Whilst researching the eco projects, I came across something that I thought was incredible. It is called biogas. Let me explain.
There is a website called indiegogo where people can put projects on, and raise funds. I often check it out, as there are some innovative projects on there. One of them caught my eye in particular – it was a unit that converted kitchen waste, animal waste, even human waste into gas for cooking! The main attraction was that these units could be set up anywhere in the world, and the poorest or remotest people could use gas for lighting heating and cooking. I think the thing that caught my attention the most was a picture of a tribe of Bedouins who had a unit in the middle of the desert, which they were using to cook with, by putting their camel dung waste into it. They are hundreds of miles from anywhere, but they were using gas for lighting and cooking!
Think about that. People could start to grow their own food using an aquaponic system with re-circulated water, and then they could cook food using free gas – and the waste food would go back into the biogas unit to create more gas!
So I bought one of the units, which was about $1000. At the time of writing, we are still waiting for it to be delivered, which will be sometime later this year.
Then by chance, I happened to se a video on how to make your own biogas unit out of cheap parts, with the main part being readily available all over the world.
So if we as a company could supply the kits for a really cheap price, we could help lots of villagers in other countries have a better standard of living. How cool would that be?
The main unit consists of something called an IBC, which is a big container made of plastic and protected by a metal cage. They are used for all sorts of things by manufacturers of produce – things such as honey, olive oil, sunflower oil, etc. Farmers, equestrian people and smallholders etc. also use them in the fields where they need a storage tank for drinking water for animals. You can pick them up on ebay for about 50 pounds as they are discarded after their initial use. This was recycling at its purest, with the IBC´s being made into gas producing containers.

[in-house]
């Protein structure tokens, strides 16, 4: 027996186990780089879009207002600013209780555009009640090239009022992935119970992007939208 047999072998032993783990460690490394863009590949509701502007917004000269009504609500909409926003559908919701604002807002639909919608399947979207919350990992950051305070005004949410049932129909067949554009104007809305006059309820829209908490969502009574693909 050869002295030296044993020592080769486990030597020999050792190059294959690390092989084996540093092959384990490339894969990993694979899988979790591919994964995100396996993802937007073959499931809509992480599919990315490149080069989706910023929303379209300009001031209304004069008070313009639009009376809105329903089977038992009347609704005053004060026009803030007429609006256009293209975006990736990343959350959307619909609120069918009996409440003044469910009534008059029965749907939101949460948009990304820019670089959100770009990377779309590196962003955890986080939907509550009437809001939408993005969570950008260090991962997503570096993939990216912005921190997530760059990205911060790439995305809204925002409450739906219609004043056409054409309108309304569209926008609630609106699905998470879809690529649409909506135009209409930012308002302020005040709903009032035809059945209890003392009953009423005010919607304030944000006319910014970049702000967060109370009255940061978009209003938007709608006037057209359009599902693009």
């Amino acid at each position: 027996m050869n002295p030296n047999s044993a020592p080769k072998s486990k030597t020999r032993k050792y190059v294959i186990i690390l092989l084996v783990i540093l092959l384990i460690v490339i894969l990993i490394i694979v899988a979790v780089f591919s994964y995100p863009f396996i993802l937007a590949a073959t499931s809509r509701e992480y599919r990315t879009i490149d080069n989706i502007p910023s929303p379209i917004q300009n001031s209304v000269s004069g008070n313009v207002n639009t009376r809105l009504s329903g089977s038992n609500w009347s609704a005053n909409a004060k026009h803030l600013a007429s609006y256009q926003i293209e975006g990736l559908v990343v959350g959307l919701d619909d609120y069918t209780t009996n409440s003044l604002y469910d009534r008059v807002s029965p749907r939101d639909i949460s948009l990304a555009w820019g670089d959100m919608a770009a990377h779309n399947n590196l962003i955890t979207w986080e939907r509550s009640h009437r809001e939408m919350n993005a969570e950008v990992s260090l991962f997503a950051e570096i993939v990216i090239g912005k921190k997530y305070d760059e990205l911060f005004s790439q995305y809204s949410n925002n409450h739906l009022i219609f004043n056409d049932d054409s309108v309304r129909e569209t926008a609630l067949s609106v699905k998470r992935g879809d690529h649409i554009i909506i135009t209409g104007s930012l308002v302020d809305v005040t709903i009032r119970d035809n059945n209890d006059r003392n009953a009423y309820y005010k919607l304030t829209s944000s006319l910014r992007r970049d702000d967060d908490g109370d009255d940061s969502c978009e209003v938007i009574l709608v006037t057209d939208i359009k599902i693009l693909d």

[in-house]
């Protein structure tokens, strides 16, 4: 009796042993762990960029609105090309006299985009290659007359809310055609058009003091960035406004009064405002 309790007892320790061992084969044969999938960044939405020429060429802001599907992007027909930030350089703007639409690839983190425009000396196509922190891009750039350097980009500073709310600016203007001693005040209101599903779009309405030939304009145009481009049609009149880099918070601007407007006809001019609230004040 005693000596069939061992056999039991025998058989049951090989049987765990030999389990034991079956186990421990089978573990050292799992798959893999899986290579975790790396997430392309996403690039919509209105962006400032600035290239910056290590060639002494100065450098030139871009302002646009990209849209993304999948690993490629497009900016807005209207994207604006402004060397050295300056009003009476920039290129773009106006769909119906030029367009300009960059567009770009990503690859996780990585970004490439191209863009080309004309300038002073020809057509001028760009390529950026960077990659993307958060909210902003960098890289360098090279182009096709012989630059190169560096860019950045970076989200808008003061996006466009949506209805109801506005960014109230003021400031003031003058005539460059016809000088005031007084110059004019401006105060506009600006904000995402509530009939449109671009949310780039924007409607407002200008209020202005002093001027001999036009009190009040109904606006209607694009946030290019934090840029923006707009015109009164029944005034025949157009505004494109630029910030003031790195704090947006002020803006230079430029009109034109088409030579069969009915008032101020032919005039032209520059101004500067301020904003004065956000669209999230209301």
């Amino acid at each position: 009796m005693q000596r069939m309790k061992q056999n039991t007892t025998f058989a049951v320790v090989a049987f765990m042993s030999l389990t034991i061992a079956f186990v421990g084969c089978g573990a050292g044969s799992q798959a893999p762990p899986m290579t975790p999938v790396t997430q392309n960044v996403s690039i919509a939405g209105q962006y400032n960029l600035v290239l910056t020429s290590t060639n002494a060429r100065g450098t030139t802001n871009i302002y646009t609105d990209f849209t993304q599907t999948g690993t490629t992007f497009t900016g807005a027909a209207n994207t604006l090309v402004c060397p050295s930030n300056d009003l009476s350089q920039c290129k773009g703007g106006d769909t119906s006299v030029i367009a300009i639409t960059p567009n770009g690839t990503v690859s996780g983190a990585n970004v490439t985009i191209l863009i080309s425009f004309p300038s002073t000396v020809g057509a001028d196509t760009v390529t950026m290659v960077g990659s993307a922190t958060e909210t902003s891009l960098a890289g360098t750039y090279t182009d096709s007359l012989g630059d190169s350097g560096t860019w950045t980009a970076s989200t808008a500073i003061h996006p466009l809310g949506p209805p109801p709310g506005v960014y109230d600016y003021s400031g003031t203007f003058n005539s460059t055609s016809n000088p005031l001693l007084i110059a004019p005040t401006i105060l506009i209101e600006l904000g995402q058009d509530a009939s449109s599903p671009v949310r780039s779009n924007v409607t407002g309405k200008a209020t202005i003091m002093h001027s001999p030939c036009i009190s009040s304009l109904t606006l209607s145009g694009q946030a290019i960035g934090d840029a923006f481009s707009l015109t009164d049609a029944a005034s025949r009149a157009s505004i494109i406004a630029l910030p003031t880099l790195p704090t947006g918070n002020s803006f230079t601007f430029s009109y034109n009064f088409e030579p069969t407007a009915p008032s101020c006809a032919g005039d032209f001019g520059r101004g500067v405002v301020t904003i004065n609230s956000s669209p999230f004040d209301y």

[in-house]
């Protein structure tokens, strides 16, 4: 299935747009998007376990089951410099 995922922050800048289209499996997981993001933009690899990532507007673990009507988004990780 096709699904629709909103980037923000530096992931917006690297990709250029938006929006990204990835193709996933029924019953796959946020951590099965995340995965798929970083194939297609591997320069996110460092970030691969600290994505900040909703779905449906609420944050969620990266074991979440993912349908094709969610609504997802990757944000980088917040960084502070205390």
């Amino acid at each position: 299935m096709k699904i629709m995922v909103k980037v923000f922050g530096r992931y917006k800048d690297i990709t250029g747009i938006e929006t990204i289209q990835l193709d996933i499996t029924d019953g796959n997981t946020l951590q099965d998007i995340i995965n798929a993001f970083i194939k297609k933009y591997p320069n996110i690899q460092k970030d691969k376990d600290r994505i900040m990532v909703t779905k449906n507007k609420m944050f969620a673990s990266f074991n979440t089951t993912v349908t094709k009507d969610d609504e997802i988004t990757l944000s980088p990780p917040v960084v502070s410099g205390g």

The full system is easy to understand. Think of the IBC as an animals stomach, fed through tubes. The food goes in, gets chewed up, and a gas is produced (like an animal farting to be more concise)
This gas is then stored in a balloon, which can be anything, such as an old blow up lilo. It is then attached to a gas ring, and you’re cooking on gas….
I was really impressed when I saw a video of an Indian peasant on an old bike with a big balloon of gas on his head, transporting it to his family in the next village for them to cook with.
The other benefit is that it also produces the ‘poop’ like an animal, only it is liquid gold which can be used as fertiliser for gardens, or in hydroponic systems instead of the expensive nutrients that you need to buy.
So we did no more than build our own system in the basement, where it is constantly warm. We bought an IBC, and Javi then constructed the biogas system using ordinary plastic tubing and bits. This is the prototype for our IBC kits which we hope to send out around the world, for poorer people to get a better quality of life, with cooked food in their bellies – or even just boiled water to kill off the deadly bacteria in it.
Again, this raises the question: is it safe? Won’t it blow up?
It is actually as safe as houses. The gas will not ignite unless you are a few inches from the cooking stove with the gas full on. Anything above that, and it dissipates into the air. There is no danger of the balloon blowing up either. It is actually safer than the gas you use in your home – and it is FREE.
So we decided to make our own biogas unit in order for us to send kits to villages in poorer countries to help them have a better quality of life. After weeks of trial and error, we finally produced a working model of the biogas unit for a fraction of the cost of the $1000 one, and as I write, we are starting to feed it with all sorts of food waste from the kitchen and the garden. We will let you know how we get on with it but the signs are good. Here it is, complete with me pretending to know what I am doing. We have actually wrapped the ibc in an insulation jacket, as it can get chilly here in the mountains in the winter. The ideal temperature for the unit to function is 24 degrees C so we felt it was better to be safe than sorry. The other thing is that the ibc needs to be painted black to prevent any light getting in, so we also sprayed that black first, which took about 5 minutes and a couple of spray cans. The paint will be included in the kits that we send out, but I don’t think there is a need for the insulation jackets in places like India. Apart from that, they cost about £200 each!
We’ll let you know how it goes. Lets move on!
To read more about the progress of our Spanish Dream Click Here